Philippe Sands

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East West Street and Ratline

Sands, Philippe

Last Updated: Jun-28-2021
Annotated by:
Trachtman, Howard

Primary Category: Literature / Nonfiction

Genre: History


The literature on the Holocaust is vast and has been examined from every angle. One might think that nothing more could be written on the topic or that there could be no new perspectives on this horrific event that occurred less than 100 years ago. But Philippe Sands would prove you wrong. In these two linked books, he tells an extraordinary real life story that combines personal experience and world history into a narrative that is as powerful as any novel.

East West Street is the first in this unplanned sequence of books. It recounts how Sands received an invitation to an academic conference and traveled to Lemberg, Poland (modern-day Lviv, Ukraine), where his family came from. His seemingly clear-cut goal was to understand what happened to his relatives and why his grandfather Leo Buchholz was the only survivor. As he digs deeper into his family’s tragic story, he learns that two men, Hersch Lauterpacht and Rafael Lemkin, attended the same university in Lemberg as his grandfather and at about the same time after World War I.  The three men did not know each other and Lauterpacht and Lemkin are not household names. However, Sands underscores their importance in coming to grips with the Holocaust and skillfully weaves the two men’s stories together.

As his grandfather struggled to escape the ravages of the German occupation of Europe, Lauterpacht and Lemkin were already thinking about how to punish the Nazis for their wartime crimes. According to international law before these two men arrived on the legal scene, state sovereignty was uncontested and leaders could do whatever they wanted to their citizens without fear of external intervention. Lauterpacht coined the term “crimes against humanity” to provide an international framework to prosecute the Nazi leaders, and Lemkin devised the term “genocide” to create a new crime that transcended national boundaries. Sands describes how these two vastly different men struggled to get their terms incorporated into the formal charges against the Nazis by the team of lawyers that represented the victorious nations at the Nuremberg tribunal. In the course of his investigation, Sands meets Niklas Frank, the son of Hans Frank, who supervised the extermination of the Jewish population in Lemberg and the surrounding area and who was one of the 23 defendants in the Nuremberg trial. Niklas is contrite and rejects his father because of his monstrous crimes. However, he introduces Sands to Horst Wachter, the son of Otto Wachter, Hans Frank’s chief deputy, who was primarily responsible for implementing the Final Solution on the ground.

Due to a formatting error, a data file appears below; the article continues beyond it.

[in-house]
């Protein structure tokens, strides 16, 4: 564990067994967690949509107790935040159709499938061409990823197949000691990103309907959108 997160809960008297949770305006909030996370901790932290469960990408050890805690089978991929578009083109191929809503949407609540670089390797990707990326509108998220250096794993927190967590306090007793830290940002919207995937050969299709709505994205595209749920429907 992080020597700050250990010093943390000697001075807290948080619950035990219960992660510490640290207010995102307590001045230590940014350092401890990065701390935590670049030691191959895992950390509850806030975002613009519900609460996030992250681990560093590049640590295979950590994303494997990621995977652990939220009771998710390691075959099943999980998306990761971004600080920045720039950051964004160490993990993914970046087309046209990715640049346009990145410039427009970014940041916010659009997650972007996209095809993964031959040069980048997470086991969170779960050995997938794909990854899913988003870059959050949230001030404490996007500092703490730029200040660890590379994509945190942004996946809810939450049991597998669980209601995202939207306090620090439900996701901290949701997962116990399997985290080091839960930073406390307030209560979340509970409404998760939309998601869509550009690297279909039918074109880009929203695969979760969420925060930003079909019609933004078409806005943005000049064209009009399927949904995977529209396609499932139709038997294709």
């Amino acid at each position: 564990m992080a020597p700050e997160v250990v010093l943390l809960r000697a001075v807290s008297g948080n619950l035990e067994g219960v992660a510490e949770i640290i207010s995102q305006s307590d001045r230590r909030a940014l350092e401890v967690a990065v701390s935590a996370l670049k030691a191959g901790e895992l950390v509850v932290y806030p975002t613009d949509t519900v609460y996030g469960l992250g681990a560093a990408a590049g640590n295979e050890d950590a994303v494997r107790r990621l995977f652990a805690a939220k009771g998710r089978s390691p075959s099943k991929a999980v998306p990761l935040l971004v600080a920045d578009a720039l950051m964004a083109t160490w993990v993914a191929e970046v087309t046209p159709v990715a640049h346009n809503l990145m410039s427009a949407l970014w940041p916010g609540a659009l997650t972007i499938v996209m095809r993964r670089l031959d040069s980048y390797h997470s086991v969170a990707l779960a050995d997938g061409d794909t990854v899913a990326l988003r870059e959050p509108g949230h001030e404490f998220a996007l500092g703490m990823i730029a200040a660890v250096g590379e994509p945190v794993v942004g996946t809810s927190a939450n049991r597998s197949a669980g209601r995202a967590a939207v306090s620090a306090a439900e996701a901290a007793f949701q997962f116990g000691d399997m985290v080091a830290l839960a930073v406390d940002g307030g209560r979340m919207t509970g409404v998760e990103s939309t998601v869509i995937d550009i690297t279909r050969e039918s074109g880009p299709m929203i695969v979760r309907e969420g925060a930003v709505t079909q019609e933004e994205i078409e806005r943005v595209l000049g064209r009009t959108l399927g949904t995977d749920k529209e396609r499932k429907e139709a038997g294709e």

This is where Ratline picks up the tale. In this sequel, Sands describes in more detail what happened to his own family, while Otto Wachter climbed higher in the Nazi hierarchy. Sands describes Wachter’s growing family and his infidelities. He documents how his wife ignored Otto’s behavior and military activity while benefiting from all the perks that came her way because of her husband’s efficiently murderous success. Wachter was forced to run for his life when the war ended and spent almost a year hiding out in the mountains of central Europe to escape capture. When it appeared safe, he traveled to Rome to take advantage of the “ratline” of the title to escape and find refuge in South America. Through the conniving of Vatican officials, American counterintelligence officers, and others he almost succeeded. But he died in mysterious circumstances before he could leave Rome. There is an extraordinary and logic-defying linkage between the families that comes to light because of Sands’ meticulous detective work, and it rivals anything a screenwriter could dream up.

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